Mr. Buencamino writes political commentary for Action for Economic Reforms. This article was published in Business Mirror, December 7, 2005 edition, p. A11.

Malacañang thinks it can disguise dirt by adding a little “a” to Garci’s name. They think “Hello Garcia” will fool the public.

Cerge Remonde, a Palace horn blower, trumpeted Carlos Garcia’s guilty verdict as “unprecedented in modern Philippine history and proves the seriousness of the Arroyo administration in the fight against corruption.” He added, “It is only under President Arroyo that a general is court-martialed and convicted.” Ignacio Bunye tooted, “The guilty verdict sends a strong signal that any misconduct in our military will not be countenanced.”

Why the blaring horns?  Simple. Malacañang is misstating what that guilty verdict is all about because if the public can be fooled into believing that Gloria Arroyo does not pussyfoot with corruption or misconduct, then it can be fed the lie that she was never involved in anything illegal. The truth is, the military court did not prosecute Garcia for corruption. They did not charge him with plundering P303 million.  That job, prosecuting a capital offense, was passed on to the Sandiganbayan. Why?

Any soldier will tell you there is no way a subordinate can steal hundreds of millions of pesos under his superior’s nose, unless of course, his commander was sleeping or pretending to be asleep. If the allegations against Garcia are true, then a procession of AFP chiefs must have been snoozing or pretending.  So, instead of a capital offense, Garcia was conveniently charged with  “knowingly and willfully” misdeclaring his SALNs (Statement of Assets, Liabilities and Net Worth) for 2002 and 2003; perjury relating to those SALNs; and  holding a US green card. Thus, not only did Garcia not have to explain how he amassed his fortune, but a firewall was erected between him and the half a dozen consecutive AFP chiefs he served.  And because there was no death sentence involved, Garcia would not be tempted to break ranks.

If Arroyo were sincere about fighting corruption, she, as commander in chief, would have ordered Garcia charged with offenses punishable by death in addition to investigating all the AFP chiefs involved, especially General Narciso Abaya, who kept the Garcia case under wraps for months. But Arroyo did no such thing and that proved to her military cohorts that she was going to protect them at all costs. They reciprocated her loyalty by remaining loyal to her.  Thus, the chain of command is maintained by an unbroken chain of corruption. Walang iwanan.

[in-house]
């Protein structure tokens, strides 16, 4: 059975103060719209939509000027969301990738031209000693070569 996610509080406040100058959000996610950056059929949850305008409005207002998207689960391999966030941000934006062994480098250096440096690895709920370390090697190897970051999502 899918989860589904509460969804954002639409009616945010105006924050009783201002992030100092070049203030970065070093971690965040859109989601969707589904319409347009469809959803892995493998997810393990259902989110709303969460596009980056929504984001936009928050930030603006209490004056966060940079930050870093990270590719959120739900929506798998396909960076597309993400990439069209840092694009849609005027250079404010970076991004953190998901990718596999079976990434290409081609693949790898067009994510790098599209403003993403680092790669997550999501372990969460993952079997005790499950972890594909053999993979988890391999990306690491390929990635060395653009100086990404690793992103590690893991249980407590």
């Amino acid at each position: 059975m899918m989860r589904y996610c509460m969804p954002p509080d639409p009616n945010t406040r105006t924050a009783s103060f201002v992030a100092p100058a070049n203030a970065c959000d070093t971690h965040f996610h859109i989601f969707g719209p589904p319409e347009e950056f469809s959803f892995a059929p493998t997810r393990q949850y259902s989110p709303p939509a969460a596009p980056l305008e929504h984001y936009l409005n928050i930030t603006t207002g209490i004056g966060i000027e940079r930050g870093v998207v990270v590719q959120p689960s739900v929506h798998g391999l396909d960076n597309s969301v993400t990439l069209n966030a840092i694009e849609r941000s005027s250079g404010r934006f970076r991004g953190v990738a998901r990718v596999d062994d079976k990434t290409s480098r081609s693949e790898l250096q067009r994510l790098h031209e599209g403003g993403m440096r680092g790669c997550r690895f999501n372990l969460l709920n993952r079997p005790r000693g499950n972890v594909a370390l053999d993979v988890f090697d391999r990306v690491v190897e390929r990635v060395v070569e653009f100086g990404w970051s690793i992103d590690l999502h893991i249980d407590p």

Garcia will take his punishment like a man because, after all, no one would have been in trouble were it not for his wife’s loose lips. Garcia’s military lawyer, Antonio Doronila, explained the meaning of two years hard labor, “Hard labor, k’wan lang ’yan, parang additional penalty lang bibigyan ka ng extra fatigue. Yung mga fatigue, gagawa ka ng mga kung ano ano d’yan. Hard labor hindi naman yung katulad ng magtitibag ng bato. That is inhuman.”  (“Hard labor is not about backbreaking work like smashing rocks. It simply means assigning added tasks to make Garcia sweat a little more than he normally would.)

Garcia’s conviction may be “unprecedented in modern Philippine history,” but it does not “prove the seriousness of the Arroyo administration in the fight against corruption.”  As a matter of fact, it only proves Arroyo is seriously corrupt.

Garcia is just a fall guy for the military brass; just like the other fall guy without the “a” at the end of his name: Garci.  Those fall guys should get together and expose the real villain, the one with the “a” at the beginning of her name: Arroyo.